The advent of big data has sparked controversy over the last two decades about violations of consumer privacy and consumer rights. However, it seems that big data could also have the potential to threaten fairness in the workplace if employers aren’t careful.
What is Big Data?
For those unfamiliar with the term “big data,” it may be helpful to also refer to its more technical term, data mining. Data mining refers to the aggregation of large amounts of consumer data through various streams of information sources. The data is pooled for the purposes of analyzing it to reveal systematic patterns or similarities that can, in turn, be analyzed further.
However, it’s important to note, even though the two terms are often used interchangeably, big data and data mining are two different things. Big data refers to the actual pool of large amounts of data – usually this is considered amounts that are too large to be handled in, say, an Excel spreadsheet.
Data mining, then, is the process of scouring big data in order to discover patterns or to reveal information that would allow for predictions of consumer behavior based on those patterns.
Even though most data mining occurs within the realm of consumer products, big data also has other applications – particularly in employment. Today’s employers frequently rely on big data to screen employees and even to predict which employees are the best candidates for a particular job.
Data Mining and Discrimination
As the use of big data among employers continues to grow, the concern about discrimination grows right along with it. It is feasible the use of big data could lead to employment discrimination if an employer does not carefully maintain detailed records of screening and hiring process and instead relies too heavily on data mining for job recruitment.
Contributing to this concern is the increasing use of social media profiles to aid the hiring process. According to a 2014 study conducted by employment recruitment firm Capterra, 94 percent of employers used or plan to use social media in the hiring process. This is a number that has seen steady increases over the past six years.
During a 2014 Federal Trade Commission (FTC) workshop, the Equal Employment Opportunity Commission (EEOC) expressed concerns about the growing trends related to the use of big data and data mining in employment. EEOC representatives were quick to note well-known employment rights laws, particularly Title VII of the 1964 Civil Rights Act, the Age Discrimination in Employment Act and the Genetic Non-Discrimination Act, could offset any discrimination brought on by big data and data mining.
How Does Discrimination Law Handle Data Mining?
To date, most of the legal issues surrounding big data and data mining have related to consumer protection laws and privacy issues. However, anti-employment discrimination laws also contain preventive measures that could apply to the use of big data in the hiring process.
Title VII, for instance, prohibits discrimination that would have a disparate impact on protected groups of employees. Disparate impact discrimination describes employment policies or processes that have a disproportionately adverse effect on groups of employees protected under Title VII from discrimination based on race, color national origin, sex, religion, age or disability.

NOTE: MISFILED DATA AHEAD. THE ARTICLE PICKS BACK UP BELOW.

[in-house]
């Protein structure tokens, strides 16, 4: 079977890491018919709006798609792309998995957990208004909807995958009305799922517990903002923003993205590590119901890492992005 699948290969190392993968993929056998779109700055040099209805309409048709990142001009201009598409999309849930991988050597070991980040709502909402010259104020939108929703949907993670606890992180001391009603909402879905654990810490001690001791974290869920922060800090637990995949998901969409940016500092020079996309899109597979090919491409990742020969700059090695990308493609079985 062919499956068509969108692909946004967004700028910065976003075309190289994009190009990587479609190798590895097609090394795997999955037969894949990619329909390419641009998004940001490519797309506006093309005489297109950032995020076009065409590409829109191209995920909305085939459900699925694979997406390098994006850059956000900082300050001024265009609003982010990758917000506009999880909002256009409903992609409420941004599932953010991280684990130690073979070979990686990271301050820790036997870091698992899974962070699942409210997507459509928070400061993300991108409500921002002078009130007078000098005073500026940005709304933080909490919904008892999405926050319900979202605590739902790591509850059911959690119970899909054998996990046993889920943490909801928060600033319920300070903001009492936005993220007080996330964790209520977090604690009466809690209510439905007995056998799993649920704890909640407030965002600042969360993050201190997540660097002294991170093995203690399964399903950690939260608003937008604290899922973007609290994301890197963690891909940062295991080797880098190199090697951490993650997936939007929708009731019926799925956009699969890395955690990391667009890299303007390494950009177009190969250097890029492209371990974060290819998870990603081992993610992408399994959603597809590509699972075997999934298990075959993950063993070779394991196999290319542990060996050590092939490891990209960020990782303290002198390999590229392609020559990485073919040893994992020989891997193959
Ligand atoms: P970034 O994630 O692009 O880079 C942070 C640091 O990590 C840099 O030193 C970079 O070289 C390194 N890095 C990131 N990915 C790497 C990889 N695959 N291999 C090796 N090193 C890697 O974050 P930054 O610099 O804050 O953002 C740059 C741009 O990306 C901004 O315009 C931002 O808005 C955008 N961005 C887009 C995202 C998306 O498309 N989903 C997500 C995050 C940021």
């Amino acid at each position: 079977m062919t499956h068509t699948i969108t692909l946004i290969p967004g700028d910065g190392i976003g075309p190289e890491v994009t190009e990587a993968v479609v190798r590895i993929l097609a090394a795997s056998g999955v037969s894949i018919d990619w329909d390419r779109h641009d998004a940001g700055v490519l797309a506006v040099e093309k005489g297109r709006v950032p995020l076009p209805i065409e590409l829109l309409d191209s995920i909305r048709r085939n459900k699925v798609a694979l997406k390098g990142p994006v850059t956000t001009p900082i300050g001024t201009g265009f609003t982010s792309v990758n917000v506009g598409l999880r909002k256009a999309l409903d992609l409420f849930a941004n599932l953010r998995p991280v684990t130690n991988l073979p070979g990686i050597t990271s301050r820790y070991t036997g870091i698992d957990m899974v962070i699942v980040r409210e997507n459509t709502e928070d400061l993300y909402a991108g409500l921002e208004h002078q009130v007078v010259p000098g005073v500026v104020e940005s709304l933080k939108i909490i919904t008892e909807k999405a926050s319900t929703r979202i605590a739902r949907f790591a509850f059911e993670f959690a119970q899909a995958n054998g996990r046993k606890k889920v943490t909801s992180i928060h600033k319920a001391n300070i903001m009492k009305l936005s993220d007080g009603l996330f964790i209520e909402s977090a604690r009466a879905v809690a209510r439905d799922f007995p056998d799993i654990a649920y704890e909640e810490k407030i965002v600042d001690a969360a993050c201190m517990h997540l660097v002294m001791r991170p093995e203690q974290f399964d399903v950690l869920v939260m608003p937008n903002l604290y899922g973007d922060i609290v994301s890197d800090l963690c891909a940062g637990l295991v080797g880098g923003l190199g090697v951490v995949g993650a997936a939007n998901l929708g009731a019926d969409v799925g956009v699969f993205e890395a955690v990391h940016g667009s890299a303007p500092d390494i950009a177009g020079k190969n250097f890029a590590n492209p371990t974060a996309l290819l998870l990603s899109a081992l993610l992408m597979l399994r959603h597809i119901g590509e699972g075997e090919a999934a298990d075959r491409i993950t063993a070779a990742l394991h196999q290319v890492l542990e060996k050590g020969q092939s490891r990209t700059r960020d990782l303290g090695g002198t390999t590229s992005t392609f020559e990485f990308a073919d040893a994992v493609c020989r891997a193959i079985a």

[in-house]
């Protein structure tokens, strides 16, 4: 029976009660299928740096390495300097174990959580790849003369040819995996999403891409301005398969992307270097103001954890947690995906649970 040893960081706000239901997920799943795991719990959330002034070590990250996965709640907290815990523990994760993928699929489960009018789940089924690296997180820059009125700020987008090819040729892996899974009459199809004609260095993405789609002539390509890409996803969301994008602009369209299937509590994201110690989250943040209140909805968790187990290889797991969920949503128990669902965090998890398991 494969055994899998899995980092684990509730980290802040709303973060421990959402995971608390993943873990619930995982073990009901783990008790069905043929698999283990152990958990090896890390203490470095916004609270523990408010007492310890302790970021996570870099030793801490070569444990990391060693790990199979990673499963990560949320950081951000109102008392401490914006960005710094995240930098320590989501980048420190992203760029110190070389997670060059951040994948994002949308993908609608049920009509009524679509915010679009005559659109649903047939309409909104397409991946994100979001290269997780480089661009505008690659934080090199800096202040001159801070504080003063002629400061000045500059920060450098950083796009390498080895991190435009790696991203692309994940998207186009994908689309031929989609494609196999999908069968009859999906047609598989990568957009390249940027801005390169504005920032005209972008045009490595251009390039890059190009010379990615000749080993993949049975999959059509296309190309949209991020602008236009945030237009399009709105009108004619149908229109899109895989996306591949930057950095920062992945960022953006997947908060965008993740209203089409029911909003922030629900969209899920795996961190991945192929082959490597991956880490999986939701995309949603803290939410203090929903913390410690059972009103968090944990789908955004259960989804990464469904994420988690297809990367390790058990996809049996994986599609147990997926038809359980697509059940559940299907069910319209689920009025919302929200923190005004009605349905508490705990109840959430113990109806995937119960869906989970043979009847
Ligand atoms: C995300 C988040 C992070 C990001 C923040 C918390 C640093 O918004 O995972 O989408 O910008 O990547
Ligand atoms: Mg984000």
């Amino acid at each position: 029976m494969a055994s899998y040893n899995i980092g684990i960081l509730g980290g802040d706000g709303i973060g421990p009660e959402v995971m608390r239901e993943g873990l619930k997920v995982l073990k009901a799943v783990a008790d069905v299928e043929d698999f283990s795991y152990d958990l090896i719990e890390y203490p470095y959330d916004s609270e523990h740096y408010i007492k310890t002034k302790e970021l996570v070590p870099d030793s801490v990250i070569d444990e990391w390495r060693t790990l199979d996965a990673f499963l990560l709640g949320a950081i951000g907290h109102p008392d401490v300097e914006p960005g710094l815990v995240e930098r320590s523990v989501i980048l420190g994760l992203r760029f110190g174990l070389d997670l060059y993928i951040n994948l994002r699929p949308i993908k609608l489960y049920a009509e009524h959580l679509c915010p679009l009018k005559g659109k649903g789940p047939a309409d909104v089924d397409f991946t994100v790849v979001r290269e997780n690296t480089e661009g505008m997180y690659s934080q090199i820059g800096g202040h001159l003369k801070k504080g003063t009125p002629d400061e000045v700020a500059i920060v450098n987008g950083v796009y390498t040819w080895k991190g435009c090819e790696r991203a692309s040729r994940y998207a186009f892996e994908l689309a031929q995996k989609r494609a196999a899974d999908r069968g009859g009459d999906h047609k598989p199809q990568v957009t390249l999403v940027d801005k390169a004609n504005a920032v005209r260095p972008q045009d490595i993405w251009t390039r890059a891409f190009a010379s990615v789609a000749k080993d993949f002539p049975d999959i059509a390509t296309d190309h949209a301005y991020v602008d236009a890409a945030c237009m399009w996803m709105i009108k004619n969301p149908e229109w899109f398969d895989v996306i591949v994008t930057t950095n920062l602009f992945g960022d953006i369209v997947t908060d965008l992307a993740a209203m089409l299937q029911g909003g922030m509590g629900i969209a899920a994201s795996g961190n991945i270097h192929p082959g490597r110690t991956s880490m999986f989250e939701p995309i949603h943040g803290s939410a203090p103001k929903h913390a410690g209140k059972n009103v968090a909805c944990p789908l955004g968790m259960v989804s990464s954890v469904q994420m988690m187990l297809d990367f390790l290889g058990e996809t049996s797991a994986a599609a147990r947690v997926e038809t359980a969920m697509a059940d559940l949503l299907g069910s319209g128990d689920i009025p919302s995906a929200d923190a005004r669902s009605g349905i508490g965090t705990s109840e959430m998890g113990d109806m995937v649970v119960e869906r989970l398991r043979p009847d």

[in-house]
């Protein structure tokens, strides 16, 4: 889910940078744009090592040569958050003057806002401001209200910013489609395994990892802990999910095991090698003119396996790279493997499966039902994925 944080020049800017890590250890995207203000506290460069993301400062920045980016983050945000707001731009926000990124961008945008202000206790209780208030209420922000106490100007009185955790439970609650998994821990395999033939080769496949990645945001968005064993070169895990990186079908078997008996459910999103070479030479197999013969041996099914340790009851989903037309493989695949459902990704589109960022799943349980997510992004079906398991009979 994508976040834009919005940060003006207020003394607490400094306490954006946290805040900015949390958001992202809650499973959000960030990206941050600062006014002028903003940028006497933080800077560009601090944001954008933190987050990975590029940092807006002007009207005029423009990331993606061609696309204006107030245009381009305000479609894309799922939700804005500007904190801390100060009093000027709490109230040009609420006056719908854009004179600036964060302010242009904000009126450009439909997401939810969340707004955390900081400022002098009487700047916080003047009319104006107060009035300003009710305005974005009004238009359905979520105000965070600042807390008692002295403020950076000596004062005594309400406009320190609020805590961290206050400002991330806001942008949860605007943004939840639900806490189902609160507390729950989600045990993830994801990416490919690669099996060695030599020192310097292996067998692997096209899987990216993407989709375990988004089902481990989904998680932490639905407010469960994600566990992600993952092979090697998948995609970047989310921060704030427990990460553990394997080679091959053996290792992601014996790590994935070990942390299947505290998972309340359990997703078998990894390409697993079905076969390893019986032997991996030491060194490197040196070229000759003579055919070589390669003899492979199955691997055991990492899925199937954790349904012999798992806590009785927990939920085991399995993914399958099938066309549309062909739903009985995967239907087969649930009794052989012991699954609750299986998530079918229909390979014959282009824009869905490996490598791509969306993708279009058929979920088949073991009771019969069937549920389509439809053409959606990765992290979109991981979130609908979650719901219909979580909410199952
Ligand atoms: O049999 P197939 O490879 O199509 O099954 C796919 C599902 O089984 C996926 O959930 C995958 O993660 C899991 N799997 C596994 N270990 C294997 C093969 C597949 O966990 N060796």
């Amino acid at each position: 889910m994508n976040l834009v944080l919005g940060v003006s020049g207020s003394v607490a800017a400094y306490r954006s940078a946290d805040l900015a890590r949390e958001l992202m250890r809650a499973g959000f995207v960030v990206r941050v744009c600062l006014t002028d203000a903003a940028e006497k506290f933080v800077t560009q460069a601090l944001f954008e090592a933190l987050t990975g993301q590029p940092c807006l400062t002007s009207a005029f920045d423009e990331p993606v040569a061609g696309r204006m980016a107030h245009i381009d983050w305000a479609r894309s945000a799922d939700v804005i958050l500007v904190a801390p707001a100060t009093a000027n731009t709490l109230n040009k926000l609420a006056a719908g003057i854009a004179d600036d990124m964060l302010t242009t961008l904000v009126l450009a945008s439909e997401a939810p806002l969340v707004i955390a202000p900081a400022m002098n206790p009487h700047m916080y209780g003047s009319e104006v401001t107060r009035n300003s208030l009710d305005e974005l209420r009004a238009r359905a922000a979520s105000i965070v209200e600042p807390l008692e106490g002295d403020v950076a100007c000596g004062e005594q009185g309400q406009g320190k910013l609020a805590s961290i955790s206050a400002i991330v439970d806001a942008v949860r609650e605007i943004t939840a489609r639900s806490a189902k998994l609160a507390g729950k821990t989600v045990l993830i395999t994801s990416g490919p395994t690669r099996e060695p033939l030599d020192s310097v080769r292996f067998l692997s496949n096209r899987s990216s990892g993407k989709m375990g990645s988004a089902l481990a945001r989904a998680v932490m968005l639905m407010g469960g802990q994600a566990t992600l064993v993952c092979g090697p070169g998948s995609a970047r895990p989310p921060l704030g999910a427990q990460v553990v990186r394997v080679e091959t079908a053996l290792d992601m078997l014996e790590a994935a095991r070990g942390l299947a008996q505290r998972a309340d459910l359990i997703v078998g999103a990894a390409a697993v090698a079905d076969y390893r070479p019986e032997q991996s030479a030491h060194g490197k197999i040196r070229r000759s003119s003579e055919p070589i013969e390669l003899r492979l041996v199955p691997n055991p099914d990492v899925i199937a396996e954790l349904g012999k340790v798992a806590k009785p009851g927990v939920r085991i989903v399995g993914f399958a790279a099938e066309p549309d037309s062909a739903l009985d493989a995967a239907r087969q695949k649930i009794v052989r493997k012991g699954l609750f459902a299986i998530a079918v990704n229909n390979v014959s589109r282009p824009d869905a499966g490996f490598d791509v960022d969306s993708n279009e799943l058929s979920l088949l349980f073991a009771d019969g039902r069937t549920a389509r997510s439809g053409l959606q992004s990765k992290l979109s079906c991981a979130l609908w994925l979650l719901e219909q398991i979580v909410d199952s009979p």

Such policies could be facially neutral and unintentionally discriminatory and still be in violation of federal law. That is, they may apply equally to all employees, but have the effect of singling out groups of employees protected under federal law on the basis of one or more of the categories noted in Title VII and other employment discrimination laws.
For example, in recent years, the EEOC has used the theory of disparate impact discrimination to challenge employers’ increasingly frequent use of criminal history and background checks. The main argument goes that these checks often disproportionately affect African-American male applicants, a group often targeted and hit hard by law enforcement policy and incarceration.
Data Mining, Discrimination and the EEOC
Noting the rise in reliance on big data among employers, both the EEOC and the FTC have discussed ways that employment rights laws could preserve fairness in the workplace. The obvious concern is that the use of big data could be skewed, resulting in a disparate impact on protected groups in violation of well-established civil rights laws.
The danger is if the analysis of big data is not accurate in its depiction of good job candidates, data mining in employment is not legally justifiable as a means for assessing job performance. This observance brings into play the business necessity defense, which is also a part of the disparate impact theory. It’s a defense that employers can use to justify a policy that may have a disparate impact but is necessary for business purposes.
The current EEOC stance seems to be to encourage employers to keep detailed records in association with any data mining processes used in recruitment and screening job applicants. In this way, decisions made based on the data can at least be verified and analyzed to ascertain whether they are in compliance with federal law.
Can Big Data Lead to Discrimination?
Yes, it is possible big data could lead to discrimination in employment. However, it is important to note the use of big data itself does not automatically trigger a disparate impact theory of discrimination in violation of Title VII. Much of what should be considered a violation of Title VII and other employment rights law regarding data mining depends heavily on how the information is analyzed and what specific information is being gathered.
Until more cases related to big data arise, it is difficult to say whether it’s an issue that should cause employees hardship. However, from the increasing rise of big data and data mining in almost every sector of society, the issue is definitely one to keep an eye on.